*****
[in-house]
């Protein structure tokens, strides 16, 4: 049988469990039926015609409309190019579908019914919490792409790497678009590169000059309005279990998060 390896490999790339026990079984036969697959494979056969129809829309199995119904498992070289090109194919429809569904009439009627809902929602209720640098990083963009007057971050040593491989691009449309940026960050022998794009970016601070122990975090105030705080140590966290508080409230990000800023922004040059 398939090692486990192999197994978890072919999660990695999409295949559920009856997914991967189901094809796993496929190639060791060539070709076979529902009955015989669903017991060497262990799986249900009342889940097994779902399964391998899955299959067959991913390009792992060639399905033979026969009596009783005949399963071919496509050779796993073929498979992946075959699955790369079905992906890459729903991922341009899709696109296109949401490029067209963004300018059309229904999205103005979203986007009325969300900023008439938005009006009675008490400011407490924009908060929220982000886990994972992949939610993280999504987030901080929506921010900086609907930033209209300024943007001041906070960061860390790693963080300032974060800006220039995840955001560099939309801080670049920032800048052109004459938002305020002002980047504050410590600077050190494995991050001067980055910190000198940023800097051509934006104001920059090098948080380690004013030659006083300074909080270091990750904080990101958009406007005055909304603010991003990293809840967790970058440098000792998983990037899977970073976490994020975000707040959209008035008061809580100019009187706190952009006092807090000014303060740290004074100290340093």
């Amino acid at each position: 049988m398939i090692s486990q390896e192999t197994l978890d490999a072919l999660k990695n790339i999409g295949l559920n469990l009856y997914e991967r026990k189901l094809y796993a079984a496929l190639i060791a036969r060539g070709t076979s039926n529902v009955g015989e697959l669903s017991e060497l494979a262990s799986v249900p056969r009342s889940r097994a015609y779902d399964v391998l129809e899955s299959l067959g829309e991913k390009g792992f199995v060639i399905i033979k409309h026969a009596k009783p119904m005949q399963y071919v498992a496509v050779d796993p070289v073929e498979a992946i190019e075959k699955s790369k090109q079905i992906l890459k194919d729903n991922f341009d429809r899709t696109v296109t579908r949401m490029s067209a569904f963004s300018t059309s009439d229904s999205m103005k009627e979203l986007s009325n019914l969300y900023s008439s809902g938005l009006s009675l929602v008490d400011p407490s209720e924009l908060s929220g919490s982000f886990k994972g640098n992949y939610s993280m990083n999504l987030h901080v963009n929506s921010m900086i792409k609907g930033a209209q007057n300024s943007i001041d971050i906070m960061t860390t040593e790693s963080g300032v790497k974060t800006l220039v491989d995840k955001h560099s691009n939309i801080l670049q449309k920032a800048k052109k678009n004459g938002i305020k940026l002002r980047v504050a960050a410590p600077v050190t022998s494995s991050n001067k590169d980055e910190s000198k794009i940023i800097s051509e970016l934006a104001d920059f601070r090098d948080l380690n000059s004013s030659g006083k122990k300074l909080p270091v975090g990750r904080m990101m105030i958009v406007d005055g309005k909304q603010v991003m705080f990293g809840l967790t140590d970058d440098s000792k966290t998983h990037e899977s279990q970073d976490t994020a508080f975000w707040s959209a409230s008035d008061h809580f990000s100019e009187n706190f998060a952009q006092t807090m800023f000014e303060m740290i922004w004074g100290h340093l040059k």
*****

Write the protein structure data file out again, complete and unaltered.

[in-house]
């Protein structure tokens, strides 16, 4: 049988469990039926015609409309190019579908019914919490792409790497678009590169000059309005279990998060 390896490999790339026990079984036969697959494979056969129809829309199995119904498992070289090109194919429809569904009439009627809902929602209720640098990083963009007057971050040593491989691009449309940026960050022998794009970016601070122990975090105030705080140590966290508080409230990000800023922004040059 398939090692486990192999197994978890072919999660990695999409295949559920009856997914991967189901094809796993496929190639060791060539070709076979529902009955015989669903017991060497262990799986249900009342889940097994779902399964391998899955299959067959991913390009792992060639399905033979026969009596009783005949399963071919496509050779796993073929498979992946075959699955790369079905992906890459729903991922341009899709696109296109949401490029067209963004300018059309229904999205103005979203986007009325969300900023008439938005009006009675008490400011407490924009908060929220982000886990994972992949939610993280999504987030901080929506921010900086609907930033209209300024943007001041906070960061860390790693963080300032974060800006220039995840955001560099939309801080670049920032800048052109004459938002305020002002980047504050410590600077050190494995991050001067980055910190000198940023800097051509934006104001920059090098948080380690004013030659006083300074909080270091990750904080990101958009406007005055909304603010991003990293809840967790970058440098000792998983990037899977970073976490994020975000707040959209008035008061809580100019009187706190952009006092807090000014303060740290004074100290340093």
């Amino acid at each position: 049988m398939i090692s486990q390896e192999t197994l978890d490999a072919l999660k990695n790339i999409g295949l559920n469990l009856y997914e991967r026990k189901l094809y796993a079984a496929l190639i060791a036969r060539g070709t076979s039926n529902v009955g015989e697959l669903s017991e060497l494979a262990s799986v249900p056969r009342s889940r097994a015609y779902d399964v391998l129809e899955s299959l067959g829309e991913k390009g792992f199995v060639i399905i033979k409309h026969a009596k009783p119904m005949q399963y071919v498992a496509v050779d796993p070289v073929e498979a992946i190019e075959k699955s790369k090109q079905i992906l890459k194919d729903n991922f341009d429809r899709t696109v296109t579908r949401m490029s067209a569904f963004s300018t059309s009439d229904s999205m103005k009627e979203l986007s009325n019914l969300y900023s008439s809902g938005l009006s009675l929602v008490d400011p407490s209720e924009l908060s929220g919490s982000f886990k994972g640098n992949y939610s993280m990083n999504l987030h901080v963009n929506s921010m900086i792409k609907g930033a209209q007057n300024s943007i001041d971050i906070m960061t860390t040593e790693s963080g300032v790497k974060t800006l220039v491989d995840k955001h560099s691009n939309i801080l670049q449309k920032a800048k052109k678009n004459g938002i305020k940026l002002r980047v504050a960050a410590p600077v050190t022998s494995s991050n001067k590169d980055e910190s000198k794009i940023i800097s051509e970016l934006a104001d920059f601070r090098d948080l380690n000059s004013s030659g006083k122990k300074l909080p270091v975090g990750r904080m990101m105030i958009v406007d005055g309005k909304q603010v991003m705080f990293g809840l967790t140590d970058d440098s000792k966290t998983h990037e899977s279990q970073d976490t994020a508080f975000w707040s959209a409230s008035d008061h809580f990000s100019e009187n706190f998060a952009q006092t807090m800023f000014e303060m740290i922004w004074g100290h340093l040059k």